by Charles A. Cobbley
The gospel message came to my Mother’s family through my great-grandfather Cobbley in the year 1853. The Elders bringing the message and the names of the two baptizing my great-grandparents are thought to be Price and Odell.
My great-grandfather’s name was Thomas Cobbley. He was born in Barnham, England in the year 1816 January 15th. He married Sarah Smith of Winwick, England in the year 1841. She was born in the year 1821 April 27th.
They accepted the gospel in their native land and were among the first in that part of their country to be baptized. A this time Thomas Cobbley was 37 years of age and his wife was 32 years old.
The morning of their baptism was very cold and it was necessary for the ice to be broken before they were able to enter the water. Needless to say the Lord blessed them so that they suffered no ill effects at all.
After their baptism my great-grandfather’s relatives refused to have anything at all to do with him, they even went so far as to refuse to speak or write to him. This however did not make him less strong in regard to his religion.
In the year 1856 my great-grandfather and family left England sailing on the S. S. Thornton. On this ship which sailed from Liverpool were 764 Saints under the direction of James G. Willie. They sailed May 4th and arrived in New York June 14th, being on the water 40 days.
From New York my great-grandfather went to Pennsylvania to settle. They settled at Valley Forge near the town of what was then called Phoenixville. They stayed here for six years prior to coming to Great Salt Lake Valley.
Valley Forge in located between two hills, these mountains were called at the time Mt. Joy and Mt. Misery; so called probably because of the part they played in Washington’s trials. On the land where my great-grandfather lived was a small stone house, this was a small place with a spring running by the side of it. In this very house General Geo. Washington knelt to pray during his stay the terrible winter at Valley Forge. My grand-father Charles Cobbley says that as a child he often played in this house and on the battlefield also. This was just some 70 to 80 years after the Revolutionary War and he says that among their playthings were articles picked up and unearthed on this place. One article in particular was a bayonet which was fashioned into a stove lifter, which was used by the family for a great number of years and finally brought to Utah. My own mother remembers this stove lifter. What became of it we do not know.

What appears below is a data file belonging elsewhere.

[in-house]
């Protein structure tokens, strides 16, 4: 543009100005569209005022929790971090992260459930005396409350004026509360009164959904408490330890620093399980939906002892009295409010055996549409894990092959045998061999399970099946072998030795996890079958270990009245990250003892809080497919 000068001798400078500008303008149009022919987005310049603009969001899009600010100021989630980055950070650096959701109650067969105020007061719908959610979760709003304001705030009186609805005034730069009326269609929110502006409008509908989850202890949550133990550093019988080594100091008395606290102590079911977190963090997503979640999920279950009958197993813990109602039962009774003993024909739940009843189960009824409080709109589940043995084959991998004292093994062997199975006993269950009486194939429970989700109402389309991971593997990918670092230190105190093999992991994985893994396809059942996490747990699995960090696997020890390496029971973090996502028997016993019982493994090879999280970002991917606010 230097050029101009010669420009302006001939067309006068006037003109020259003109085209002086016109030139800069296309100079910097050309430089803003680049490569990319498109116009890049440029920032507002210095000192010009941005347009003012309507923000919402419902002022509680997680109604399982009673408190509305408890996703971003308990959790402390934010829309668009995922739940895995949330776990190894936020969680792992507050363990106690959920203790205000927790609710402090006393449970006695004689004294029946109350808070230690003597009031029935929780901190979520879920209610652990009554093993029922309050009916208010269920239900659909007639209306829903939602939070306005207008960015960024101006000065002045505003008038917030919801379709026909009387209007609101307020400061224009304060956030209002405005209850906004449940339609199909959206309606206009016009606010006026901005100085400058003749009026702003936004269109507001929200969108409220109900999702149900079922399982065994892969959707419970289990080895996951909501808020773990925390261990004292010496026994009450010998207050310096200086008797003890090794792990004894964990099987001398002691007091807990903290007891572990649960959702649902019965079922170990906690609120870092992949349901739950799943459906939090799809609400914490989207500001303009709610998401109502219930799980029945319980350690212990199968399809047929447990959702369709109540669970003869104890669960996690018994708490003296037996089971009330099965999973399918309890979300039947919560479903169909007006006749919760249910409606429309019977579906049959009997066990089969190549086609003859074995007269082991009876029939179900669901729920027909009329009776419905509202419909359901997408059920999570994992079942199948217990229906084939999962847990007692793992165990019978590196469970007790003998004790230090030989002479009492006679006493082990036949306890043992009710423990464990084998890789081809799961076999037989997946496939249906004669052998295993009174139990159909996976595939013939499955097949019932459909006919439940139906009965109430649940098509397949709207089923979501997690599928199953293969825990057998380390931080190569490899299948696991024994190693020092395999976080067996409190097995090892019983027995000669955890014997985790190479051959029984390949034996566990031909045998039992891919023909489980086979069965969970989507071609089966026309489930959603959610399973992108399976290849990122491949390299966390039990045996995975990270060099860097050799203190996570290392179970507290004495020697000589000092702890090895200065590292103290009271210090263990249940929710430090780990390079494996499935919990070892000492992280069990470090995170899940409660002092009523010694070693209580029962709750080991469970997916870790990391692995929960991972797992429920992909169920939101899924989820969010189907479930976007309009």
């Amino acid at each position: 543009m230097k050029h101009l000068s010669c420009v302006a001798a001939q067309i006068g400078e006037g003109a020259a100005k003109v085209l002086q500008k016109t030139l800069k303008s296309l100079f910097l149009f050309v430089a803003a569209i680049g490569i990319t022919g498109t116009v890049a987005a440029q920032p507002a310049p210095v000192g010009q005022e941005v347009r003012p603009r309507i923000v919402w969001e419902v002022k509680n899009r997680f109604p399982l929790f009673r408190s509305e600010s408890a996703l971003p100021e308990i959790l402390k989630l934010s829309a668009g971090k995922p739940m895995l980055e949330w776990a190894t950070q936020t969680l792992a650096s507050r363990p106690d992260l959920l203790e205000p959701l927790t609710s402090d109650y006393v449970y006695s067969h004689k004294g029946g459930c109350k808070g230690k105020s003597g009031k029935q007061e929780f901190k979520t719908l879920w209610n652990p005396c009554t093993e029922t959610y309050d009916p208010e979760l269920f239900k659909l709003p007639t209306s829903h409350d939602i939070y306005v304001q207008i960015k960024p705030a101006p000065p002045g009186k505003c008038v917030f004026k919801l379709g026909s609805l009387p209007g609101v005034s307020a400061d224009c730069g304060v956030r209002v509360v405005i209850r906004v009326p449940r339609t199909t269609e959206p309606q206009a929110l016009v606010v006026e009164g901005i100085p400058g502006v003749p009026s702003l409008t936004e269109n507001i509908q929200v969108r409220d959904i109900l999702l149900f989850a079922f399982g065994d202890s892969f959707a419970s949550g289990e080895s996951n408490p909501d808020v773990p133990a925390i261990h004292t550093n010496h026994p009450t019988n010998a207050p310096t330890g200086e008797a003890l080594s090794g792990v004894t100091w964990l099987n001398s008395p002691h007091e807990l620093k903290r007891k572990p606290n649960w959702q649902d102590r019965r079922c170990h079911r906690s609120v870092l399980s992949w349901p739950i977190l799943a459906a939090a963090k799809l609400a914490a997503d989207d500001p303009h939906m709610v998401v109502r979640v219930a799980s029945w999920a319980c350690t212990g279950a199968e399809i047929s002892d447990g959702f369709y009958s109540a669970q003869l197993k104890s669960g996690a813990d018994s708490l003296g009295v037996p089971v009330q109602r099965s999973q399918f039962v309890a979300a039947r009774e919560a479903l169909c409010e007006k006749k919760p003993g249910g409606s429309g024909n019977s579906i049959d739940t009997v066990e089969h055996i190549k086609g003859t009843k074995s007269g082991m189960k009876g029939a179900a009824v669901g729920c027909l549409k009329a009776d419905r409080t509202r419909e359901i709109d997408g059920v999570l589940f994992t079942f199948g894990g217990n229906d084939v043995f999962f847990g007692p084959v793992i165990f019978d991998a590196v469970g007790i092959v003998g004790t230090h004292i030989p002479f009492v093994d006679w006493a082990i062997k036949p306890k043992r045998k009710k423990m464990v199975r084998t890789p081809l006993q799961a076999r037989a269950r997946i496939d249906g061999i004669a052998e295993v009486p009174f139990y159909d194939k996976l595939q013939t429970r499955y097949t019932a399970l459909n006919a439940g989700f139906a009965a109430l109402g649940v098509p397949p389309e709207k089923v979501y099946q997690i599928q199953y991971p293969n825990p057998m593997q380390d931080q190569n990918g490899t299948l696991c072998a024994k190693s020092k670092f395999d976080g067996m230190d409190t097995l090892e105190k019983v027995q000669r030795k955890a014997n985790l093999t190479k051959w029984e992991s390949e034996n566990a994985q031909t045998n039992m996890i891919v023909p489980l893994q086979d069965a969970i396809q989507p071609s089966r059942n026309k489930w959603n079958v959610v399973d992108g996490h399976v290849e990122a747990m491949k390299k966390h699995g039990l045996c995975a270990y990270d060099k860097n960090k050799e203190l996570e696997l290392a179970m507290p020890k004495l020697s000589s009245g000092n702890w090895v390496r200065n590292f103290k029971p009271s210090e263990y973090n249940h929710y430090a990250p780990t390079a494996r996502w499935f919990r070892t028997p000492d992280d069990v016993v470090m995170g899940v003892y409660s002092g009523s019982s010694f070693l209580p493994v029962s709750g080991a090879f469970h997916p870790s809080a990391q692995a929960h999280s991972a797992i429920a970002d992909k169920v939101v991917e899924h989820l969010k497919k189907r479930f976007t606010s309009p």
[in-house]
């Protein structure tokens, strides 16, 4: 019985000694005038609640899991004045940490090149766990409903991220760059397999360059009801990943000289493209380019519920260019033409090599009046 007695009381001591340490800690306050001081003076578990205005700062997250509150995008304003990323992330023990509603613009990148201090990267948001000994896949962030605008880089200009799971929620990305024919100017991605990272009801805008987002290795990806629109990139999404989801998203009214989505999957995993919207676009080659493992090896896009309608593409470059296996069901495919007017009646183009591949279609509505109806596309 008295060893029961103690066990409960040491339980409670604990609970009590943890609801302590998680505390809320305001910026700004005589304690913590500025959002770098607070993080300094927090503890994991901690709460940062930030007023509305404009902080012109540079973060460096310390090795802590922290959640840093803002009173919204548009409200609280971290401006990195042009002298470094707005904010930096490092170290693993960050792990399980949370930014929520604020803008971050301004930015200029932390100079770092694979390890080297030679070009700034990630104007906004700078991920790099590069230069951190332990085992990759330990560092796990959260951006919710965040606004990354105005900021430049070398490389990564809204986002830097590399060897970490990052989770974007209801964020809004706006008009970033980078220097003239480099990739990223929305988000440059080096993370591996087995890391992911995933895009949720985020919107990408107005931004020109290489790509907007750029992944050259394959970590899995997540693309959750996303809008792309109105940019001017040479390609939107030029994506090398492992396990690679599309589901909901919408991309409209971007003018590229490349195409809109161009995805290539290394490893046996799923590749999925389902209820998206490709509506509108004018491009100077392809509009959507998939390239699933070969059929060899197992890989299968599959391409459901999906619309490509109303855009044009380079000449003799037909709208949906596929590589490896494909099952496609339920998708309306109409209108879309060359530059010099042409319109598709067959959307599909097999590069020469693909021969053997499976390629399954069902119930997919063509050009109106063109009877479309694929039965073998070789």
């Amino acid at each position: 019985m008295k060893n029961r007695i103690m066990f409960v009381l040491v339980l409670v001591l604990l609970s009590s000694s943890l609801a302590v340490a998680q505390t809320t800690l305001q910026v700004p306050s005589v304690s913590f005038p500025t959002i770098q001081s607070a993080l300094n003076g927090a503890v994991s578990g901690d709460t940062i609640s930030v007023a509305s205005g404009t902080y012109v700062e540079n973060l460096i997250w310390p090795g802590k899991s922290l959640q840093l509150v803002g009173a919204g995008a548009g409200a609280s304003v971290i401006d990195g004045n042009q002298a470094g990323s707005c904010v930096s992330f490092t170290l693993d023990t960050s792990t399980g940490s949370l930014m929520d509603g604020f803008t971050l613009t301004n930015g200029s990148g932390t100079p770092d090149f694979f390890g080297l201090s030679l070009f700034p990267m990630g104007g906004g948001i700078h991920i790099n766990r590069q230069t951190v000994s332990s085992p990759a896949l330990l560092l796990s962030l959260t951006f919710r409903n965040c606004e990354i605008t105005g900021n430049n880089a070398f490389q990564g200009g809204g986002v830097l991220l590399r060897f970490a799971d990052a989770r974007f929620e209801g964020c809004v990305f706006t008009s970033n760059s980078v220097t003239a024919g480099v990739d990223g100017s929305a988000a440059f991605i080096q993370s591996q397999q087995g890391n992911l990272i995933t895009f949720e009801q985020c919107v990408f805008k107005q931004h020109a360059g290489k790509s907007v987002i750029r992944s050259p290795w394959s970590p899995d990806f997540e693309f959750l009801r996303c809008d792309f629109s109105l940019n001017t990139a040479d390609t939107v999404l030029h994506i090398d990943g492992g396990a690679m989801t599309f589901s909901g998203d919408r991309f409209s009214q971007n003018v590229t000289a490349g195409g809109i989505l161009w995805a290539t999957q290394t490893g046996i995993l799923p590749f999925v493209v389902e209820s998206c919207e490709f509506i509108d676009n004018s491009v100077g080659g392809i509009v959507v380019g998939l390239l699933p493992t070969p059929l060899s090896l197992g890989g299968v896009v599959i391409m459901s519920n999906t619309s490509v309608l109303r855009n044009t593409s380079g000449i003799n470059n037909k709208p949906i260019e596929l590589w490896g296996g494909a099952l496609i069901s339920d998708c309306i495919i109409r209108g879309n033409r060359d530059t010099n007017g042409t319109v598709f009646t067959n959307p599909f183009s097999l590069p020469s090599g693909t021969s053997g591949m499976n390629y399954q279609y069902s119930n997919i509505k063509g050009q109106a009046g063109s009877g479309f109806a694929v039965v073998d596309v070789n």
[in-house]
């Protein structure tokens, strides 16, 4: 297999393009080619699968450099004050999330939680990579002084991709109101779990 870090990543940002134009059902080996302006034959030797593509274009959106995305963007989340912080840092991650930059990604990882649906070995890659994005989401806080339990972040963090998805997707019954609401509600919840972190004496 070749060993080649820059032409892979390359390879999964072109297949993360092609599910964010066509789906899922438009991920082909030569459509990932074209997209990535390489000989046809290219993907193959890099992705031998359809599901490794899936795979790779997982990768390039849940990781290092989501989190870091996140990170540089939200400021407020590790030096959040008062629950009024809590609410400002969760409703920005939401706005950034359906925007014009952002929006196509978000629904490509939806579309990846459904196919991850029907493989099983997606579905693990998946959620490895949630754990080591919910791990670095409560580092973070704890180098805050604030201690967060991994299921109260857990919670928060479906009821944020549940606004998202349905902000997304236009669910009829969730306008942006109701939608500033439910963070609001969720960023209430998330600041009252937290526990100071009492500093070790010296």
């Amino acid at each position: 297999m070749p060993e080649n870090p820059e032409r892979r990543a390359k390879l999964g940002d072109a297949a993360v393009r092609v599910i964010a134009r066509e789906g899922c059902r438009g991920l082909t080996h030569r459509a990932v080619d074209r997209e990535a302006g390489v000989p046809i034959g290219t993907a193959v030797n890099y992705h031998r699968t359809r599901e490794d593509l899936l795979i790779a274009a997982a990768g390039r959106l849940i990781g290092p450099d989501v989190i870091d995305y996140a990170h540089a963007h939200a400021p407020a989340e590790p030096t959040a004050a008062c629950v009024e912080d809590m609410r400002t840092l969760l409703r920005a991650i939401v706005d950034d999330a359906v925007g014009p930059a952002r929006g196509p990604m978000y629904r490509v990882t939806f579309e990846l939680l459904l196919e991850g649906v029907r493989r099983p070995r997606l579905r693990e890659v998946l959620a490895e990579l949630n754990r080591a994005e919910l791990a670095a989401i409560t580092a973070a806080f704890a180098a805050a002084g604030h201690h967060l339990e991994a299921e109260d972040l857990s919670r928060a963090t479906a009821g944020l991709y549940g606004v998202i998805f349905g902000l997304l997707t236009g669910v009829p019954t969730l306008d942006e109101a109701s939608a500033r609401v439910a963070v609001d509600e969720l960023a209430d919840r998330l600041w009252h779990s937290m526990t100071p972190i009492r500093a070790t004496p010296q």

In Pennsylvania my great-grandfather worked in the iron mines until he was hurt by a cave-in. Soon after this they came to Utah.
They started west in the year 1862 in a company headed by Capt. John R. Murdock, this being his second company to cross the plains. At this time they had eight children. My great-grandfather walked all the way. At Florence, Nebraska now Omaha, two children died of the measles and were buried there. Both were girls, their names were Annie and Lizzie. Imagine a mother’s heartache at leaving those two there is a strange land without but a day or two preparation to go onto this new land. One month after arriving here in the valley my great-grandmother gave birth to her ninth child. What a brave and noble woman she was.
My great-grandfather lived to be 92 years of age. Up to the time of his death he never needed glasses and his hearing never was impaired, being exceptionally keen and he was vigorous. He possessed a remarkable memory, having no schooling he had to depend upon his memory and it served him well. He was a man of his word and was so known in all his dealings with his fellow-men. Upright and honest were the values he preached as well as practiced. His hair when young was jet black and very heavy as he grew older it turned white but did not fall out as is the case so often.
At one time shortly after my own parents marriage my father was out cutting wood on the farm and he came by, now my father had been raised in a city but thought he at least knew how to chop wood but my great-grandfather thought differently. Taking the ax from my father he swung it vigorously and soon showed up my father. At this time he was about 90 years of age and my father about 25 years old.
His was a real pioneer; life among Indians and woodsman, holding fast to the truths and steadfast in his faith.
A great-grandmother of whom I am proud was Sarah Smith Cobbley. She was a wonderful mother and a staunch saint. A real pioneer and homemaker. She was strict and her children say that her mind made up was seldom if ever changed. When I think of her trials in crossing the plains and the number of children she had I think that God could well say, Well done thou good and faithful servant enter into Thy rest.” She lived up to an old age being near 90 when she died.
They were sealed in the old Endowment House February 11, 1865. All of their children were sealed to them but Jane, she refused.
They settled in Pleasant Grove and lived there all their life.
Truly no greater tribute can be paid to them than to say that they were real Latter-Day Saints, living and preaching their religion at all times and in every way possible.
March 7, 19933
This story is attested by my own grandfather, one of the sons of Thomas Cobbley
signed by Charles A. Cobbley
My grandfather is now 77 years old.
(From the files of Mary Jean Caldwell)